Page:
What Tom Keith really thinks about the Racial Justice Act

For North Carolinians who ever questioned the Racial Justice Act, Tom Keith is Exhibit A.

Keith, the district attorney for Forsyth County, is always quick to make a case against the new law that allows criminals on death row a chance to have their convictions overturned if they can prove race played a part in their conviction.

But in an Aug. 26 interview with Yes Weekly of Greensboro, Keith clearly displayed why the Racial Justice Act is so important. The top law enforcement official in Winston-Salem, it appears, believes African-Americans are naturally inclined to crime.

“If you’re African-American, you’re six, seven or eight times more likely to have a violent history,” Keith said in the article. “I didn’t go out there and put a gun in your hand and say, ‘You commit eight crimes and I’m a white man, I’ll commit one.’ That’s just instincts, that’s just how it is.”

Today, a group of pastors and other Forsyth County residents held a rally to demand Keith’s resignation. For them, it’s not acceptable that their district attorney holds views that echo Jim Crow.


  1. Rob B

    September 8, 2009 at 6:46 pm

    Obviously his historical perspective doesn’t go past breakfast.

    His is a dying breed, hopefully.

  2. Curmilus Dancy II

    September 8, 2009 at 10:35 pm

    Quote: “The world is a dangerous place to live, not because of the people who are evil, but because of the people who don’t do anything about it.” Albert Einstein

    I am glad to see some Pastors stepping up to the plate.

  3. Dash

    September 9, 2009 at 10:11 pm

    Now that Yes! Weekly has officially recanted their quote and admitted that Tom Keith said “statistics” and not “instincts,” shouldn’t you offer a retraction since he simply quoted Justice Department stats?

  4. barbara

    September 11, 2009 at 2:30 pm

    His remarks don’t seem too controversial to me. Unfortunately, the progressive (the title they have given themselves) community wants everything to be politically correct- at the expense of addressing a very serious problem. Let’s acknowledge the higher prevalence of violence within the African-American community and take a look at the socio-economic factors which contribute to this including a large percentage of absentee fathers, neighborhoods at or below the poverty line. Let’s not be foolish enough to pretend that this is not a problem or that anyone who addresses it is simply racist.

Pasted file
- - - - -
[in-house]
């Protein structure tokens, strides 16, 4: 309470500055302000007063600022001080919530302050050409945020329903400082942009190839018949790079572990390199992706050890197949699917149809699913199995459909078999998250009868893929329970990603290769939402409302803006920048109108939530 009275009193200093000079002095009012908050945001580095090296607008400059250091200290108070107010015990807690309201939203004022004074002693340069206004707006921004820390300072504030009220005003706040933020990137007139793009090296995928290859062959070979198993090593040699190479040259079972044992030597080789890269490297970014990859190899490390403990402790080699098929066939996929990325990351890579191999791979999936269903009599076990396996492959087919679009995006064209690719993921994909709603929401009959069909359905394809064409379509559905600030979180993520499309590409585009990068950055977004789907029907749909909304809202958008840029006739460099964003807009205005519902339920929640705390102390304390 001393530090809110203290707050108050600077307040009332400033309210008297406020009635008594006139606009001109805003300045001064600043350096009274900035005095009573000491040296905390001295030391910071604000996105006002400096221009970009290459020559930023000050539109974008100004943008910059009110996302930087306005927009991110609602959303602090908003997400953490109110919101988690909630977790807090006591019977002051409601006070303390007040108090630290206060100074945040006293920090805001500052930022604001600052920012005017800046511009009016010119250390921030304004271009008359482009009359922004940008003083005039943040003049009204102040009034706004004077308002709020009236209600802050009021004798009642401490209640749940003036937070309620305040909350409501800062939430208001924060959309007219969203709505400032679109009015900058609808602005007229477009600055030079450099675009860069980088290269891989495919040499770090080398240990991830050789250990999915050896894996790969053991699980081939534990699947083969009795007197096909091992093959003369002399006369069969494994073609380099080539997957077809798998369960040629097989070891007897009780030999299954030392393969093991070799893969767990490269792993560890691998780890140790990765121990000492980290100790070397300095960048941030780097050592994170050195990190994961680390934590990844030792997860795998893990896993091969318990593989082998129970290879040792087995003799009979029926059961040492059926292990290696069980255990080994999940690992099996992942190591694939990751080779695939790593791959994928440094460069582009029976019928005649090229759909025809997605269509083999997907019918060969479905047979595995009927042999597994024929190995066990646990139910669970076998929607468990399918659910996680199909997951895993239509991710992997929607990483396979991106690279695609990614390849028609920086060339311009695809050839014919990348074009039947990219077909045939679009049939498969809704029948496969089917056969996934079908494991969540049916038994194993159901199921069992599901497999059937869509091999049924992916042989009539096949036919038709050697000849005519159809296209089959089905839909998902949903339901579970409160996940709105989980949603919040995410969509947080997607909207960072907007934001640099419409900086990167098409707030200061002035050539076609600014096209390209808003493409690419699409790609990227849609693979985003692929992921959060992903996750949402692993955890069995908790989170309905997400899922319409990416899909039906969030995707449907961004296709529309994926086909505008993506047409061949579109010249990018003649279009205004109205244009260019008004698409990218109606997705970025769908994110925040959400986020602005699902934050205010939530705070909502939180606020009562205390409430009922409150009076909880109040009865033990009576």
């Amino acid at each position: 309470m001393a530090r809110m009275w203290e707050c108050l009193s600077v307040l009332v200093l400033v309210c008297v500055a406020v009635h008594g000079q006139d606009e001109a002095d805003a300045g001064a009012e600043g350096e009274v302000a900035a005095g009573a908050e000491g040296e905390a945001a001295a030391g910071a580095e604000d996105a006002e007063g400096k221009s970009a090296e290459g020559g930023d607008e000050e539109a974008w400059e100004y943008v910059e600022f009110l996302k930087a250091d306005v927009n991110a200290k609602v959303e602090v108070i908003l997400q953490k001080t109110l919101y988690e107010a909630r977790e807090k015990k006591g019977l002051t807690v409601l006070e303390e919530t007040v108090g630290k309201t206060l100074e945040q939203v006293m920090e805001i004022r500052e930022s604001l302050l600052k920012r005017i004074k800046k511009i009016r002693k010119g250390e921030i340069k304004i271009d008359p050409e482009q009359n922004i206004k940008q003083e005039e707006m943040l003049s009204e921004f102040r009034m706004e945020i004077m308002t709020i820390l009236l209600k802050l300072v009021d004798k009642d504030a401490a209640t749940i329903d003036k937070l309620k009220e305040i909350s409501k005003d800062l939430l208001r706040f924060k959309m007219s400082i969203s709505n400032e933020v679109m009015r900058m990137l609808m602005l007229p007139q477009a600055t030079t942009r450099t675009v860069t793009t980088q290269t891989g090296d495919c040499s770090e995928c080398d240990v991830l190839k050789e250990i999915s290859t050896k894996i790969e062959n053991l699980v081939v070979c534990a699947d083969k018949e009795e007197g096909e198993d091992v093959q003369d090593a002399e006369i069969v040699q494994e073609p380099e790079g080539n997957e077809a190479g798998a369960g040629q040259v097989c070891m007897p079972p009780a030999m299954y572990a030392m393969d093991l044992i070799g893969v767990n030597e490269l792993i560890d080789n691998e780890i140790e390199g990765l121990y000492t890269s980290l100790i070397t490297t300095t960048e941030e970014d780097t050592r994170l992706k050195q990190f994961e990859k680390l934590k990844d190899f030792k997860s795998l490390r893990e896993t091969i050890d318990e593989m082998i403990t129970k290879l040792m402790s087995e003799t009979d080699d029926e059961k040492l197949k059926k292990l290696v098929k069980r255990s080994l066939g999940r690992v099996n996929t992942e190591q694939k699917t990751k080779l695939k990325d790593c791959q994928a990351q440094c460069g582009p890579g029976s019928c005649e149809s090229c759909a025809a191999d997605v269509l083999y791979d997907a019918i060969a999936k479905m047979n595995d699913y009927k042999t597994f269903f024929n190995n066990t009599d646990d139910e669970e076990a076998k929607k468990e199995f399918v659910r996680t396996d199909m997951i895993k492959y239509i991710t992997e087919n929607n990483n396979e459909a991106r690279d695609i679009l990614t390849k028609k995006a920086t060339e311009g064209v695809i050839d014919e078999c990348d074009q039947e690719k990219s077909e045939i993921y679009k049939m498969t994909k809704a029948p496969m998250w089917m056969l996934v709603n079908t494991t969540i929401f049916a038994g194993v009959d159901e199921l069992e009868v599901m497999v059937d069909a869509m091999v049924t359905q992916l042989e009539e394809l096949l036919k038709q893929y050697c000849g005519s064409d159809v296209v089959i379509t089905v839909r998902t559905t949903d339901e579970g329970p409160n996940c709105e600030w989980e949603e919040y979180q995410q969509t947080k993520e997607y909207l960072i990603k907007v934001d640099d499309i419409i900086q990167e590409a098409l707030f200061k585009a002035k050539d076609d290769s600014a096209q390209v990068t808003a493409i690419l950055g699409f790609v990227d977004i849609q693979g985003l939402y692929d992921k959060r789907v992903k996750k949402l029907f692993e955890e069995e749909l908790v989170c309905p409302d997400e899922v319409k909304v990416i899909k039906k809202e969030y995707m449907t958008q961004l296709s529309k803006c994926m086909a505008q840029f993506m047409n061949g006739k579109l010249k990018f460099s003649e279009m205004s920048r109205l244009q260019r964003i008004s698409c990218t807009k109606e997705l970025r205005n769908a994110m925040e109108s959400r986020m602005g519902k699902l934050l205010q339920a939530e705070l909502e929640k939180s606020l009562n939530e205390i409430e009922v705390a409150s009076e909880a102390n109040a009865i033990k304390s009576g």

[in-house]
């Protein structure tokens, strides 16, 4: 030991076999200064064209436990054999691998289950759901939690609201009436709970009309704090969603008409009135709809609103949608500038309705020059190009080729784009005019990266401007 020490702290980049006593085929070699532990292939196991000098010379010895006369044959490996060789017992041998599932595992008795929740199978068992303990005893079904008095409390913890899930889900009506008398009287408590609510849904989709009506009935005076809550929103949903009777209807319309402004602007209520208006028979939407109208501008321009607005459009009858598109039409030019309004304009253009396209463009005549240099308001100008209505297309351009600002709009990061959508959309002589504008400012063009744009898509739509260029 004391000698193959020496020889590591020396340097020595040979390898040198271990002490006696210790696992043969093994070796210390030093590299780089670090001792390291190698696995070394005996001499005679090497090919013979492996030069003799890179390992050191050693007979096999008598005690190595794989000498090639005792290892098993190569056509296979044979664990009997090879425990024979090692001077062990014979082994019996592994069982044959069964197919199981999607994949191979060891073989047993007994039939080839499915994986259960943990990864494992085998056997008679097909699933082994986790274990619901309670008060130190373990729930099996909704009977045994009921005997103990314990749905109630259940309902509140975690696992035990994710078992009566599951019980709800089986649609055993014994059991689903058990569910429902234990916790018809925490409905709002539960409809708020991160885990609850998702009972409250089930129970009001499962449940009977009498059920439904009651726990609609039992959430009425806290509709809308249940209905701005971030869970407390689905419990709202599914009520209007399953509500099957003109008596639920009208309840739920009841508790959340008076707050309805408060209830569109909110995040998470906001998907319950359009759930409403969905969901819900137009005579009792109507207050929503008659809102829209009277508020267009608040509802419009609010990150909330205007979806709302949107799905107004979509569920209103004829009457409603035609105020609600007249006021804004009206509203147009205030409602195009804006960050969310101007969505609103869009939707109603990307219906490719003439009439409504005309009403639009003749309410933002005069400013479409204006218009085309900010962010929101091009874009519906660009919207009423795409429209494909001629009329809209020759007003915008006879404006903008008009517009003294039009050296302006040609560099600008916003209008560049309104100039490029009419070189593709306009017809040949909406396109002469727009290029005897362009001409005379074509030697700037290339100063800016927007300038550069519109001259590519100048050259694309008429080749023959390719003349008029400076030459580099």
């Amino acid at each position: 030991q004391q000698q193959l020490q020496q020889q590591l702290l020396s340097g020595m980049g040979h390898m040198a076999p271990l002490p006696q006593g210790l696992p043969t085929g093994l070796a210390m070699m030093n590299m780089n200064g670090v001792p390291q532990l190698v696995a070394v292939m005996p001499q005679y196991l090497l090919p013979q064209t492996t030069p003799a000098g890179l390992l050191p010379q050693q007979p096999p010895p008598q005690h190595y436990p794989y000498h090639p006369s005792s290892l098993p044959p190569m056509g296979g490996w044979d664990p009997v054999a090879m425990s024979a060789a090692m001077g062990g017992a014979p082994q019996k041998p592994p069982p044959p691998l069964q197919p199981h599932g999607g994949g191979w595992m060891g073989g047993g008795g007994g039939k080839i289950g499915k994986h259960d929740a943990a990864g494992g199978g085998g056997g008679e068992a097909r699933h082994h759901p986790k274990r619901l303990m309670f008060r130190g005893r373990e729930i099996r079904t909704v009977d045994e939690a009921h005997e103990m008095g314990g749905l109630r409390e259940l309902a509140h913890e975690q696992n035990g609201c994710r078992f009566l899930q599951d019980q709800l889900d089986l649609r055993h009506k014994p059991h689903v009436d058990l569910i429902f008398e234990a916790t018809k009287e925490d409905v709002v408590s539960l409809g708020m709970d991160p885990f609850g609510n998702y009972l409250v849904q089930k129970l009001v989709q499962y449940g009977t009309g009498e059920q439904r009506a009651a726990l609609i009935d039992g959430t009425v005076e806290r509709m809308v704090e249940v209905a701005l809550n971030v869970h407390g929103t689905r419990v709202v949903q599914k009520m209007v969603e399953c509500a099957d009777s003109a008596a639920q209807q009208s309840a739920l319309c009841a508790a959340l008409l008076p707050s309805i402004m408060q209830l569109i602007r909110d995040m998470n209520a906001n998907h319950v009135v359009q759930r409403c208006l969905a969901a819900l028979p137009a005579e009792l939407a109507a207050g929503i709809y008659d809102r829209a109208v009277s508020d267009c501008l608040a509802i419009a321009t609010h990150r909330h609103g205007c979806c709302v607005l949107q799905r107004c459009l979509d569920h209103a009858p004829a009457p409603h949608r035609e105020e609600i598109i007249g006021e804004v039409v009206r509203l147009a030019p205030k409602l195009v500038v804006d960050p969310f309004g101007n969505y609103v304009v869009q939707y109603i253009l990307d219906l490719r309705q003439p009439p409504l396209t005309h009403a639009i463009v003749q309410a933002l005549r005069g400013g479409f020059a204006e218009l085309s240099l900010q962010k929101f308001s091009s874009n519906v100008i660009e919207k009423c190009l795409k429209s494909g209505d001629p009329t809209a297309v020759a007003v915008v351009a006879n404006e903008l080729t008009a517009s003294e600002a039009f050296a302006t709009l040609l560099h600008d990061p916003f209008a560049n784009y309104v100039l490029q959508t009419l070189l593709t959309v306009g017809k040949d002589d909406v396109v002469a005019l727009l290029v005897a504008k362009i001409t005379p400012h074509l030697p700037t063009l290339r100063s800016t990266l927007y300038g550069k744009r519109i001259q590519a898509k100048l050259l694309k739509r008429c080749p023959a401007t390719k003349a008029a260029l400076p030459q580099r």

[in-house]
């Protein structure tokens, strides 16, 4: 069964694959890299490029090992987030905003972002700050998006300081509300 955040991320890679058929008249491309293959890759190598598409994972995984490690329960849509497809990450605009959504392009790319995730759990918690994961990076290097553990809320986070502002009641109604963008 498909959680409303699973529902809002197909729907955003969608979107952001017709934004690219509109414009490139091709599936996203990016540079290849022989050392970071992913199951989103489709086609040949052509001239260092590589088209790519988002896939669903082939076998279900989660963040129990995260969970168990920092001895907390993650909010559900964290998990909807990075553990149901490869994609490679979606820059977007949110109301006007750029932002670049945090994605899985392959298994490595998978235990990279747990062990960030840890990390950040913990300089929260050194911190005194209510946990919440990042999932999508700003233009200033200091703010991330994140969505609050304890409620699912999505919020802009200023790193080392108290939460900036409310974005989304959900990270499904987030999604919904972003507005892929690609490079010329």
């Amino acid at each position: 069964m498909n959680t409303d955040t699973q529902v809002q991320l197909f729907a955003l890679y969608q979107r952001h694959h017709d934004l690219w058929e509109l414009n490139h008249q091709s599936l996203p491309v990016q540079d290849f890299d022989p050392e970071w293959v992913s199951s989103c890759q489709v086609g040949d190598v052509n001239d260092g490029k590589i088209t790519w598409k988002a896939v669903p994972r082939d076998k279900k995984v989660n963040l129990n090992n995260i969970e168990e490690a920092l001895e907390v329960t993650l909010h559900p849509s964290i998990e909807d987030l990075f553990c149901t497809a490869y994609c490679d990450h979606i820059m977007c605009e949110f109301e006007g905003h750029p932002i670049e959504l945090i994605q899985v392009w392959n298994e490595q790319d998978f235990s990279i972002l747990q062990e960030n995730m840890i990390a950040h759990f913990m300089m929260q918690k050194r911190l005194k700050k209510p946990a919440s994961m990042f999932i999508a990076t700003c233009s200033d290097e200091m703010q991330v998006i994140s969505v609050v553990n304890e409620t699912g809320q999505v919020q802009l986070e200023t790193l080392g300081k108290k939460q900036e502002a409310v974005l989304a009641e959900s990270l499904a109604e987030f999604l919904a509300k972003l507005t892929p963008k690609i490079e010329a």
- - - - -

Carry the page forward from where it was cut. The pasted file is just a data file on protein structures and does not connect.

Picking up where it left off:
5. Charmaine Fuller Cooper

    September 11, 2009 at 4:29 pm


    Thank you for your remarks. You are correct that socioeconomics are huge contributors to criminal justice problems. I will not speculate on any ‘isms’ that DA Keith may have especially since YesWeekly has admitted to flaws on DA Keith’s quote. However, your argument lacks two key issues.

    Where are some of the fathers in the black community? Currently, at least 20,000 of the black fathers are locked up in North Carolina prison cells when many could be better served by community programs in their communities that will allow them to maintain family relationships and some hope of a job.

    Secondly, when we, as citizens of North Carolina, fail to admit that many power players in this state come to the decision-making table with assumptions and prejudices about people that can sway any given argument, that is the strongest denial of the problems that our criminal justice system faces. Until we, citizens and elected officials alike, admit that we each have certain key assumptions and prejudices that none of us are without, we shall never address the dynamics of economics, politics, race and crime.

    Thank you for sharing and admitting the role that socioeconomics play.

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